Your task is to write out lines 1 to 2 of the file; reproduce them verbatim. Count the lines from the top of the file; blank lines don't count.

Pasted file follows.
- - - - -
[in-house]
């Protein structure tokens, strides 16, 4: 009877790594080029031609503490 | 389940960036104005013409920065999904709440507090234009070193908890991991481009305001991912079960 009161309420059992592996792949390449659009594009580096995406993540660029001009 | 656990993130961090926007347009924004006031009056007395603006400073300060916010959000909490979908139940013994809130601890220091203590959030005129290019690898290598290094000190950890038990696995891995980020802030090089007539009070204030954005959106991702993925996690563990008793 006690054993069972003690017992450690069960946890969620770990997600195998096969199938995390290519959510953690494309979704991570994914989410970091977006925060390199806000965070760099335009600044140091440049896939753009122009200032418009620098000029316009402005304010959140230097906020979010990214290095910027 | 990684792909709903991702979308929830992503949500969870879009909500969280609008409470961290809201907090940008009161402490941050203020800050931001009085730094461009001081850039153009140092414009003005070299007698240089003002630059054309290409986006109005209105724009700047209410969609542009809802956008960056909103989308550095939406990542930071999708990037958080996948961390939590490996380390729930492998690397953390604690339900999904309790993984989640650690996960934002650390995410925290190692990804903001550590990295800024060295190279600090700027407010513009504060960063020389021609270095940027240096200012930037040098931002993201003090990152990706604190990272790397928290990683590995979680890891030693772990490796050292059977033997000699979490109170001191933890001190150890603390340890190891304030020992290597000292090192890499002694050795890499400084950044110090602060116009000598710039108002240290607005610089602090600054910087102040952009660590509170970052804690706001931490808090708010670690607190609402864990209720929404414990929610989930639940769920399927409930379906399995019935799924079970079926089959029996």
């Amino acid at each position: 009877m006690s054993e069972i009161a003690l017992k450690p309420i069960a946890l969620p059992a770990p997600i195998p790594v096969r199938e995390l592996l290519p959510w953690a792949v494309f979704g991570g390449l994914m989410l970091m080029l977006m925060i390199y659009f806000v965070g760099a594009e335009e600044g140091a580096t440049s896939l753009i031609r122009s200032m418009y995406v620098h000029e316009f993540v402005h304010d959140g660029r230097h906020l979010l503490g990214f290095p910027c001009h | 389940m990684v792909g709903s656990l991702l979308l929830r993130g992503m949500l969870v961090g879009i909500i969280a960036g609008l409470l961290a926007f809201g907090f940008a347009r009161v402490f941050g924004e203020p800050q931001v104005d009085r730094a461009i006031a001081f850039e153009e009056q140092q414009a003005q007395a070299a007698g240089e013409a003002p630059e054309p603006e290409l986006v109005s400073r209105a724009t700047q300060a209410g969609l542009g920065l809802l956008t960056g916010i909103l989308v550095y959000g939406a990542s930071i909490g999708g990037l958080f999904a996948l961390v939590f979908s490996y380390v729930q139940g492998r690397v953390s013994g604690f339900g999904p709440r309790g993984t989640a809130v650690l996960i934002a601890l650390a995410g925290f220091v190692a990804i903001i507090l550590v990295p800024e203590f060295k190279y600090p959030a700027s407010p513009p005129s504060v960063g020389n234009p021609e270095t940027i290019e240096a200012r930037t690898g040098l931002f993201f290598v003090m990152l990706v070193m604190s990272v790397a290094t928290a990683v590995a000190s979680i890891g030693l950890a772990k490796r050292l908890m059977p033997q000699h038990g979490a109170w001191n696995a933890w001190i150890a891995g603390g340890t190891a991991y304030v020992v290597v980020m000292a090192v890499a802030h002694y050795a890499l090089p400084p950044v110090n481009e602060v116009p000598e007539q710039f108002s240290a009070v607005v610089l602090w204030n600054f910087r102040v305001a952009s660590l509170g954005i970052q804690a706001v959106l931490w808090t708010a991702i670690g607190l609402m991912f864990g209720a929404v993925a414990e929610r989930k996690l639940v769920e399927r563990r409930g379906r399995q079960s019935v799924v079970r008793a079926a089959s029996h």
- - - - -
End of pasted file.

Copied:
[in-house]
């Protein structure tokens, strides 16, 4: 009877790594080029031609503490 | 389940960036104005013409920065999904709440507090234009070193908890991991481009305001991912079960 009161309420059992592996792949390449659009594009580096995406993540660029001009 | 656990993130961090926007347009924004006031009056007395603006400073300060916010959000909490979908139940013994809130601890220091203590959030005129290019690898290598290094000190950890038990696995891995980020802030090089007539009070204030954005959106991702993925996690563990008793 006690054993069972003690017992450690069960946890969620770990997600195998096969199938995390290519959510953690494309979704991570994914989410970091977006925060390199806000965070760099335009600044140091440049896939753009122009200032418009620098000029316009402005304010959140230097906020979010990214290095910027 | 990684792909709903991702979308929830992503949500969870879009909500969280609008409470961290809201907090940008009161402490941050203020800050931001009085730094461009001081850039153009140092414009003005070299007698240089003002630059054309290409986006109005209105724009700047209410969609542009809802956008960056909103989308550095939406990542930071999708990037958080996948961390939590490996380390729930492998690397953390604690339900999904309790993984989640650690996960934002650390995410925290190692990804903001550590990295800024060295190279600090700027407010513009504060960063020389021609270095940027240096200012930037040098931002993201003090990152990706604190990272790397928290990683590995979680890891030693772990490796050292059977033997000699979490109170001191933890001190150890603390340890190891304030020992290597000292090192890499002694050795890499400084950044110090602060116009000598710039108002240290607005610089602090600054910087102040952009660590509170970052804690706001931490808090708010670690607190609402864990209720929404414990929610989930639940769920399927409930379906399995019935799924079970079926089959029996």